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Allergy Testing

That stuffy nose every morning is nothing to sniff at – you could be struggling with rhinitis. Here’s how to deal. 

Allergic rhinitis affects 13% of people in Singapore, especially in school-going children. It happens when particles (or allergens) in the air that you breathe in causes an allergic reaction in your immune system. These reactions can range from sudden and repeated sneezing, to a runny or stuffy nose, to itchy and watery eyes. 

There are 2 types of allergic rhinitis. Perennial allergic rhinitis, which occurs throughout the year, is triggered by indoor allergens such as dust mites, mould, and pet dander. Seasonal allergic rhinitis, meanwhile, is triggered by outdoor allergens such as pollen. 

Air conditioning can exacerbate allergic rhinitis

Besides recirculating air indoors – allergens such as pollen and dust mites may settle on furniture such as carpets and bed linen – to trigger symptoms of allergic rhinitis, air conditioning can dry out nasal passages and leave us more prone to irritation and infection. 

Allergic rhinitis, which is genetic, can increase risk of ailments such as asthma, sinusitis, and nasal polyps. 

How allergic rhinitis happens

Your nose produces mucous – this is a thin, clear fluid that traps dust, debris and allergens and prevents them from entering your lungs to cause respiratory problems. 

When an allergic reaction occurs, your nose produces more mucous, which becomes thick and yellow. It now begins to flow from both the front and the back of your nose. This can irritate the back of your throat and cause you to start coughing. 

See an ENT, like, right now

Get professional medical help; don’t struggle with the following by yourself:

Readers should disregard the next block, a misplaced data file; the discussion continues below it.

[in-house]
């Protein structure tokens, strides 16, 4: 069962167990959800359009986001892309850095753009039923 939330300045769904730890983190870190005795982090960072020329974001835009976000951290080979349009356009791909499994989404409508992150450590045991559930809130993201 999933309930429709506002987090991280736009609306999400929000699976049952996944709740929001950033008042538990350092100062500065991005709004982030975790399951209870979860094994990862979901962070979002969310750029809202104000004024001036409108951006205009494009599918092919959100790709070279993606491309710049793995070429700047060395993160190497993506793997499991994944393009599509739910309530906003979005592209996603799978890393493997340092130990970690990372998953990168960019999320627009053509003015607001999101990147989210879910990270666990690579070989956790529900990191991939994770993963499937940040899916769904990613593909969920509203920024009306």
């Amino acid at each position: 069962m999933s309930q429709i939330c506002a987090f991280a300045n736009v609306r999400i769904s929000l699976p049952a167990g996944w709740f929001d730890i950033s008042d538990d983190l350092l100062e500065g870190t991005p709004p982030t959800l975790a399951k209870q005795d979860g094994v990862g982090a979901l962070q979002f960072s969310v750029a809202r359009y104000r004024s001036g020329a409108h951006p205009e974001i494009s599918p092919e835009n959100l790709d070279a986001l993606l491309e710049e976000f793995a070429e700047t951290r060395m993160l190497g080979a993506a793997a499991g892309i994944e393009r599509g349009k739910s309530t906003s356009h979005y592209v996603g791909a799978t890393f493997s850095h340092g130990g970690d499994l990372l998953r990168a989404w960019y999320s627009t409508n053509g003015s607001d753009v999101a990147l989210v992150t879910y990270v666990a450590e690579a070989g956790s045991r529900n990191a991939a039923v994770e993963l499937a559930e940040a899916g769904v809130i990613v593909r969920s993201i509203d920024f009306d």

• Wheezing or shortness of breath 
  • Persistent fever of 37.5 deg C or higher 
  • Infection in the ear or sinus, such as pain or a greenish discharge 
  • Worsening of symptoms despite continued usage of steroid nasal sprays or self-care 
  • Severe or prolonged symptoms that affect your quality of life  

What happens during a skin prick test?

People of any age – even infants as young as 6 months – can do a skin prick test. It is often used because it is safe and rarely triggers severe allergic reactions. Skin prick tests can assess airborne and food allergies, and check reactions to up to 50 different substances simultaneously.  

A needle is used to prick and puncture the skin on the forearm, or upper back for children. Drops of an allergen are then placed near each puncture; an allergic reaction such as swelling or itching usually takes 15 minutes to show. After these allergic reactions are recorded, your skin will be cleaned.

If the skin prick test returns negative or inconclusive, your doctor may order other tests. Example include:  

  • Intradermal skin test
  • Patch test 
  • Blood test 
  • Challenge test 

You have an allergy. Now what?

Your ENT specialist may discuss available options to manage or treat the allergy. These usually include: 

  • Avoid exposure to allergens 
  • Antihistamines 
  • Nasal sprays 
  • Decongestants 
  • Medications  
  • Allergy jabs 
  • Surgery